1 year after diagnosis (n = 3232)

3 years after diagnosis (n = 1178)

5 years after diagnosis (n = 612)

Patients

CSD

HR (95% CI)

P value

Survivors

CSCD

HR (95% CI)

P value

Survivors

CSCD

HR (95% CI)

P value

Survivors

CSCD

HR (95% CI)

P value

Age at diagnosis (years)

 < 65

3056

1760 (57.6)

Reference

 

1223

477 (39.0)

Reference

 

470

63 (13.4)

Reference

 

251

15 (6.0)

Reference

 

 65–79

3975

2177 (54.8)

1.178 (1.104–1.256)

< 0.001

1339

472 (35.3)

1.038 (0.912–1.182)

0.574

493

71 (14.4)

1.117 (0.789–1.581)

0.534

261

15 (5.7)

0.971 (0.472–1.998)

0.937

 ≥ 80

2729

1495 (54.8)

1.584 (1.471–1.706)

< 0.001

670

213 (31.8)

1.271 (1.068–1.513)

0.007

215

32 (14.9)

1.504 (0.967–2.338)

0.070

100

4 (4.0)

0.885 (0.290–2.698)

0.830

Sex

 Men

3012

1633 (54.2)

Reference

 

956

349 (36.5)

NA

 

320

47 (14.7)

NA

 

158

11 (7.0)

NA

 

 Women

6748

3799 (56.3)

0.988 (0.931–1.049)

0.689

2276

813 (35.7)

  

858

119 (13.9)

  

454

23 (5.1)

  

Race

 White

7528

4148 (55.1)

Reference

 

2506

886 (35.4)

Reference

 

908

134 (14.8)

Reference

 

473

28 (5.9)

NA

 

 Black

1163

683 (58.7)

1.095 (1.009–1.189)

0.030

370

151 (40.8)

1.202 (1.009–1.432)

0.040

128

15 (11.7)

0.782 (0.455–1.346)

0.375

64

5 (7.8)

  

 Others

1040

596 (57.3)

0.997 (0.914–1.087)

0.945

347

125 (36.0)

1.005 (0.831–1.215)

0.958

139

17 (12.2)

0.861 (0.515–1.441)

0.569

73

1 (1.4)

  

 Unknown

29

5 (17.2)

0.374 (0.156–0.900)

0.028

9

0 (0.0)

NA (NA)

0.873

3

0 (0.0)

NA (NA)

0.970

2

0 (0.0)

  

Histology

 Non-papillary

9415

5343 (56.7)

Reference

 

3007

1120 (37.2)

Reference

 

1059

156 (14.7)

Reference

 

547

33 (6.0)

NA

 

 Papillary

345

89 (25.8)

0.550 (0.444–0.680)

< 0.001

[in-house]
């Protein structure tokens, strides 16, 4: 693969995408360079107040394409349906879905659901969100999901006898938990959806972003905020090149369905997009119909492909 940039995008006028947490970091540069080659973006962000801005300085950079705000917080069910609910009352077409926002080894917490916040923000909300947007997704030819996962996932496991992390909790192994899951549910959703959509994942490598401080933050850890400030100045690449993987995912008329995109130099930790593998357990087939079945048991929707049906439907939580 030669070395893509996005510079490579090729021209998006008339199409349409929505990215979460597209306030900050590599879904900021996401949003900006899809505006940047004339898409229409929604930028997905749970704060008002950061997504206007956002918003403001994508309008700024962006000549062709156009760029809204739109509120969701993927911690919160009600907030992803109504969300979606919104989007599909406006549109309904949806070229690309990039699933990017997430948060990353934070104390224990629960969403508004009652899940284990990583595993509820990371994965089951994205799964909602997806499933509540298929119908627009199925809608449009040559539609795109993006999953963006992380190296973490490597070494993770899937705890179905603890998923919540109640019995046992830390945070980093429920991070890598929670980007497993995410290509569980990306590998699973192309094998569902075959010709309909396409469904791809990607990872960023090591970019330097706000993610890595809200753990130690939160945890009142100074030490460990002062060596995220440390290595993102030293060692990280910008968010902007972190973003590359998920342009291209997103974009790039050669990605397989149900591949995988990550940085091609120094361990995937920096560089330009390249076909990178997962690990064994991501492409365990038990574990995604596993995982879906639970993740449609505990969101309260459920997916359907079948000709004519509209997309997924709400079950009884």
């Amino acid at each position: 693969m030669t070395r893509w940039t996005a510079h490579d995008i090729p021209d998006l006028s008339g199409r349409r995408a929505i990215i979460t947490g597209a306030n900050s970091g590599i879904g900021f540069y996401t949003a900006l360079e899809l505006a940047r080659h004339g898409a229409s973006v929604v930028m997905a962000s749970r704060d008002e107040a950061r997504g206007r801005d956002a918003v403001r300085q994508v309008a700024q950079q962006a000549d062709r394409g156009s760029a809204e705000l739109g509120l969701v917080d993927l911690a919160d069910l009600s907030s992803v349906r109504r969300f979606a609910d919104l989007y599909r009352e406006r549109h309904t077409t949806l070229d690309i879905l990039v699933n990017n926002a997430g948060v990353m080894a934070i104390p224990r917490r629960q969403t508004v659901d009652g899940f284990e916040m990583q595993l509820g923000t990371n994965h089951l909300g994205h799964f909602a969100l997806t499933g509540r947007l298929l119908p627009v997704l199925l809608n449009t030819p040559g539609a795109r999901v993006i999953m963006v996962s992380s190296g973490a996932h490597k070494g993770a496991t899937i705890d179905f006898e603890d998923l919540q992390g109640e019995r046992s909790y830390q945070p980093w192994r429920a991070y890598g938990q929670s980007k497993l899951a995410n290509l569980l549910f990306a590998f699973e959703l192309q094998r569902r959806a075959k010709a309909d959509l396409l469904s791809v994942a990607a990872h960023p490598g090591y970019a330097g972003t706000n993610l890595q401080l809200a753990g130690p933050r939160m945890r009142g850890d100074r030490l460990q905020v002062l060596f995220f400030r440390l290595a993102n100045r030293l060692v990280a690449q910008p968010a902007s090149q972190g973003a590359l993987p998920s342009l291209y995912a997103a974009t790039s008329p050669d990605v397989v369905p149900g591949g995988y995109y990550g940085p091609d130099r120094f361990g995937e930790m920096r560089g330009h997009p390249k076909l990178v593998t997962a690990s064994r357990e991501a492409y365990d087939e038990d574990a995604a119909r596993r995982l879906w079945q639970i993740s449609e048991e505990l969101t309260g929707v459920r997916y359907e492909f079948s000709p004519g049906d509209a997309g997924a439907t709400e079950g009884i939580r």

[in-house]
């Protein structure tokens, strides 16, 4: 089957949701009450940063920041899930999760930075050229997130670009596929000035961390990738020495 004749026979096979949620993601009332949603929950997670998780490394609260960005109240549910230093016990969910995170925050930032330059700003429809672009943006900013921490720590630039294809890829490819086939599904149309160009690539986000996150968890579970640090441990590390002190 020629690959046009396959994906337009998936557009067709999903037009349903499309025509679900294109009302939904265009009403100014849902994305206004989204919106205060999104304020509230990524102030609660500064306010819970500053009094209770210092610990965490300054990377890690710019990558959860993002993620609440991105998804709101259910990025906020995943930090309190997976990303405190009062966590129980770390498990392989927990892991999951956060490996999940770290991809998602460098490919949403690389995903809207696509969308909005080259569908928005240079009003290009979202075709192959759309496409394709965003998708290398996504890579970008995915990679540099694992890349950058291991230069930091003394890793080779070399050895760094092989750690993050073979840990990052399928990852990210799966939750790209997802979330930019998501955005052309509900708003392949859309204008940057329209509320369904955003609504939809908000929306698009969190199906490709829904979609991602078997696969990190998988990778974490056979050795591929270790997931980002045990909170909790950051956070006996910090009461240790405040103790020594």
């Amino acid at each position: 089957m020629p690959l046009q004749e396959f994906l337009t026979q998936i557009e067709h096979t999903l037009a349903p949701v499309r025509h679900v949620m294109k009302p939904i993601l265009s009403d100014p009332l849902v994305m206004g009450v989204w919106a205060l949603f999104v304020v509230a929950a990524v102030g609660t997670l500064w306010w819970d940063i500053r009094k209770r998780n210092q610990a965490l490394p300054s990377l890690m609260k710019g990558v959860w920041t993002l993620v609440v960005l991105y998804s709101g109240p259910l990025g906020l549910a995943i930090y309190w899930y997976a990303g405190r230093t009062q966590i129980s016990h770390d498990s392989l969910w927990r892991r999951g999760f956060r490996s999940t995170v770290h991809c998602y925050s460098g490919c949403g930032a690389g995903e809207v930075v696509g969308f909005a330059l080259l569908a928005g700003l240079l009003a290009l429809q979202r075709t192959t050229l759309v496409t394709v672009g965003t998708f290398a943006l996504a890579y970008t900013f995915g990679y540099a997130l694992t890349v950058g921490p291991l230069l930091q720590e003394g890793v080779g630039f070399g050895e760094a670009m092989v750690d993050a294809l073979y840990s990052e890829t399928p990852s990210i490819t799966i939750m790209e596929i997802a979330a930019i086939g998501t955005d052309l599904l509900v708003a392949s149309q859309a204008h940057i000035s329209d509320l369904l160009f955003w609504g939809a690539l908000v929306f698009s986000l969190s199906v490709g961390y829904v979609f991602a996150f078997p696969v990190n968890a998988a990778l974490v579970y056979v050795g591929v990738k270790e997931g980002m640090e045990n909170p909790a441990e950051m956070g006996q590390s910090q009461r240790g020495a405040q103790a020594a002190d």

225

42 (18.7)

0.622 (0.454–0.851)

0.003

119

10 (8.4)

0.792 (0.411–1.527)

0.486

65

1 (1.5)

  

Grade

 Grade 1–2

3648

1549 (42.5)

Reference

 

1821

580 (31.9)

Reference

 

716

105 (14.7)

Reference

 

372

25 (6.7)

NA

 

 Grade 3–4

2874

1760 (61.2)

1.523 (1.419–1.634)

< 0.001

790

353 (44.7)

1.152 (1.004–1.322)

0.043

243

40 (16.5)

0.744 (0.506–1.093)

0.132

121

6 (5.0)

  

 Unknown

3238

2123 (65.6)

1.144 (1.052–1.244)

0.002

621

229 (36.9)

0.776 (0.639–0.942)

0.010

219

21 (9.6)

0.703 (0.409–1.206)

0.200

119

3 (2.5)

  

T category

 T1

1520

525 (34.5)

Reference

 

817

160 (19.6)

Reference

 

433

34 (7.9)

Reference

 

257

9 (3.5)

Reference

 

 T2

2354

870 (37.0)

1.153 (1.032–1.289)

0.012

1276

361 (28.3)

1.358 (1.118–1.649)

< 0.002

504

61 (12.1)

1.446 (0.931–2.247)

0.101

241

12 (5.0)

1.346 (0.567–3.199)

0.501

 T3–4

4492

3033 (67.5)

2.356 (2.133–2.602)

< 0.001

979

551 (56.3)

2.916 (2.405–3.537)

< 0.001

212

62 (29.2)

3.948 (2.486–6.270)

< 0.001

99

13 (13.1)

3.388 (1.400–8.196)

0.007

 Unknown

1394

1004 (72.0)

1.897 (1.676–2.148)

< 0.001

160

90 (56.3)

2.629 (1.913–3.613)

< 0.001

29

9 (31.0)

7.250 (2.871–18.309)

< 0.001

15

0 (0.0)

NA (NA)

0.980

N category

 N0

5521

2601 (47.1)

Reference

 

2220

646 (29.1)

Reference

 

927

114 (12.3)

Reference

 

495

20 (4.0)

NA

 

 N1–2

2623

1683 (64.2)

1.213 (1.137–1.294)

< 0.001

786

407 (51.8)

1.493 (1.301–1.714)

< 0.001

188

41 (21.8)

1.272 (0.845–1.915)

0.248

82

12 (14.6)

  

 Unknown

1616

1148 (71.0)

1.277 (1.173–1.392)

< 0.001

226

109 (48.2)

1.230 (0.947–1.598)

0.120

63

11 (17.5)

1.088 (0.429–2.763)

0.858

35

2 (5.7)

  

M category

 M0

5594

2427 (43.4)

Reference

 

2665

831 (31.2)

Reference

 

1085

143 (13.2)

Reference

 

568

30 (5.3)

Reference

 

 M1

3266

2385 (73.0)

2.050 (1.912–2.199)

< 0.001

408

258 (63.2)

2.346 (1.987–2.769)

< 0.001

40

12 (30.0)

2.022 (1.040–3.932)

0.038

16

4 (25.0)

4.620 (1.476–14.457)